Both Tories and Labour can take some heart this week from a small but significant upturn in their average polling scores across the five YouGov daily polls. Both gained over a point to leave Labour narrowly maintaining its very slender lead. Ukip, Greens and Lib Dems all fell back. The Lib Dems were again at their lowest ever score, a place they’ve been hovering around now since mid-December.
Voting intention Great Britain (% mean of daily YouGov polls)
|26-30 January||19-23 January||change|
The biggest drop however, was for the Greens, whose score was the lowest for five weeks. One week’s polling is hardly enough to conclude the Green surge is over but now the TV debate issue is won, the sympathy vote may well dissipate. Expect some ferocious media grilling of its current leader, Natalie Bennett, who did not have a good week.
Extrapolate the week’s change to Cornwall and the change is enough to tip the current predicted seat outcome to four or five Tories (gaining North Cornwall and possibly St Ives), one or no Lib Dems and one Ukip at St Austell and Newquay.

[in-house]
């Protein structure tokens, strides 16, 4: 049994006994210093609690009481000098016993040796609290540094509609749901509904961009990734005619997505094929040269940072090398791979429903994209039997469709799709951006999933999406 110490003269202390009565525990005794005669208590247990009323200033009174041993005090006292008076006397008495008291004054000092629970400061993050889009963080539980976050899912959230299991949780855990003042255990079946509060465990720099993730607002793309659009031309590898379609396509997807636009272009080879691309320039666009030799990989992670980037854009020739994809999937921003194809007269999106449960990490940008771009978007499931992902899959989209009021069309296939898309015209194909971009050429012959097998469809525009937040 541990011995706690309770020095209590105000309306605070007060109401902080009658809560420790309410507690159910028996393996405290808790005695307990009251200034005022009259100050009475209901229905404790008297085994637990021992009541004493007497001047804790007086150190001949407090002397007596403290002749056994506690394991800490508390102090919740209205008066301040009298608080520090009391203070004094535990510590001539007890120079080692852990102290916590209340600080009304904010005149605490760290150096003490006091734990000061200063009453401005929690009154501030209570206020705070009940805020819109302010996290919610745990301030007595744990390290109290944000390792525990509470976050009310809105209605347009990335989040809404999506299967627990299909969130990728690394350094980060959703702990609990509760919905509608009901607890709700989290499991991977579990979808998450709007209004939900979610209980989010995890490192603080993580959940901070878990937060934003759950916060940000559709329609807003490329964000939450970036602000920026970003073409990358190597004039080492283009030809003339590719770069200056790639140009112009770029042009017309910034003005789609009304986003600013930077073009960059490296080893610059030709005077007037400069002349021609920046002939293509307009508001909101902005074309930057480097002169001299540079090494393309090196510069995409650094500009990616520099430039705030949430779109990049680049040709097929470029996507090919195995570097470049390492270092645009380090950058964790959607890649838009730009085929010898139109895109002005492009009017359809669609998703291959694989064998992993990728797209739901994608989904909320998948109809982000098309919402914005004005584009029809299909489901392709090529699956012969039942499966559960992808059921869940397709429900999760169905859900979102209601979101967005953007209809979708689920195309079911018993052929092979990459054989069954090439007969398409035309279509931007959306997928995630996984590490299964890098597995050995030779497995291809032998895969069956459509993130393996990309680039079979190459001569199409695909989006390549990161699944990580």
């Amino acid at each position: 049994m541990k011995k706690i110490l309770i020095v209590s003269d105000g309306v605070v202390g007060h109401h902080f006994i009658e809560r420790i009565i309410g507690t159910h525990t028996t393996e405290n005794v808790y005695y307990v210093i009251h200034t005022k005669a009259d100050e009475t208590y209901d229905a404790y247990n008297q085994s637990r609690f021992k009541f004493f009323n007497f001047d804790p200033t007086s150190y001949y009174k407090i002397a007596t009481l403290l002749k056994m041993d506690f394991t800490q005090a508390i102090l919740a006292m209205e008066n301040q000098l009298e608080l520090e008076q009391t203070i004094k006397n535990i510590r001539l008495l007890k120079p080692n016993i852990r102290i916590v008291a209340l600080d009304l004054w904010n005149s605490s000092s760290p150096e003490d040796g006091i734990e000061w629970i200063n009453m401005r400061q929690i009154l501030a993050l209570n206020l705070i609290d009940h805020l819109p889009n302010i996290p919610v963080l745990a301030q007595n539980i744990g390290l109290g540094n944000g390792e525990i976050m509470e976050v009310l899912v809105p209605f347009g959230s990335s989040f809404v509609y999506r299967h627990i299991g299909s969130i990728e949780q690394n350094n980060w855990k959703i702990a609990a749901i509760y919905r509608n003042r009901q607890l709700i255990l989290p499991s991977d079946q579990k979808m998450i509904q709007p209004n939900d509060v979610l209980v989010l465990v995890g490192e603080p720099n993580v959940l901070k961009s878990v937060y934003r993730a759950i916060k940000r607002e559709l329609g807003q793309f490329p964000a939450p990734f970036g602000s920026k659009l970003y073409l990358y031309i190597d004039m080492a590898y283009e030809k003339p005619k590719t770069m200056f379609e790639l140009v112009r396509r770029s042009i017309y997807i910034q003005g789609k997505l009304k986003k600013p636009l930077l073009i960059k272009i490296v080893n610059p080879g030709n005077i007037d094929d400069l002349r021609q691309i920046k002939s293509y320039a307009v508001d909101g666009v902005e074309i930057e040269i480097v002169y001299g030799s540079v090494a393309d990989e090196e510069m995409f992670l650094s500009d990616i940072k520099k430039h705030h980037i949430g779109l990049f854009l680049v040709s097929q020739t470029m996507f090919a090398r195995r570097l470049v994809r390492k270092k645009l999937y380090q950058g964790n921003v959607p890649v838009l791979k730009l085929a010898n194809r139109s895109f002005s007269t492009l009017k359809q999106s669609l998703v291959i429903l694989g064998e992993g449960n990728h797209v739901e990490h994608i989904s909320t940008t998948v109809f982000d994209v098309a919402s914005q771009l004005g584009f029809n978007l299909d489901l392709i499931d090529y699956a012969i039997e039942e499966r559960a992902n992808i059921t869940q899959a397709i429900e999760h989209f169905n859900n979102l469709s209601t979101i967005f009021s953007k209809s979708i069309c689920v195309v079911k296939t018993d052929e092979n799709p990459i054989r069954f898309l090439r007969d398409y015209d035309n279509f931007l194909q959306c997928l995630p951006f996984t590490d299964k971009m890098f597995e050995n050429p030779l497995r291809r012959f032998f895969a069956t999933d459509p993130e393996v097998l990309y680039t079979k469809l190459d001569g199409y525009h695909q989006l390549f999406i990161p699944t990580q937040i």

Meanwhile, it’s a different story in Scotland, where the long-awaited and prayed for (in London anyway) swing back from the SNP to Labour is still stubbornly refusing to happen. In fact, this past week the SNP scored its biggest lead of the year so far over Scottish Labour – a massive 17%.
We can compare the current polling averages with those at the same point (and the same polling company) before the 2010 election. Here it is.
In January 2010 Labour enjoyed a 9% lead over the SNP in Scotland.
If there were a similar movement in the polls between now and May as there was in 2010 (although a Lib Dem surge this time is surely not credible) we would expect an outcome something like this.
Result of 2015 election given same move in polls as 2010
Which all points to a hung parliament.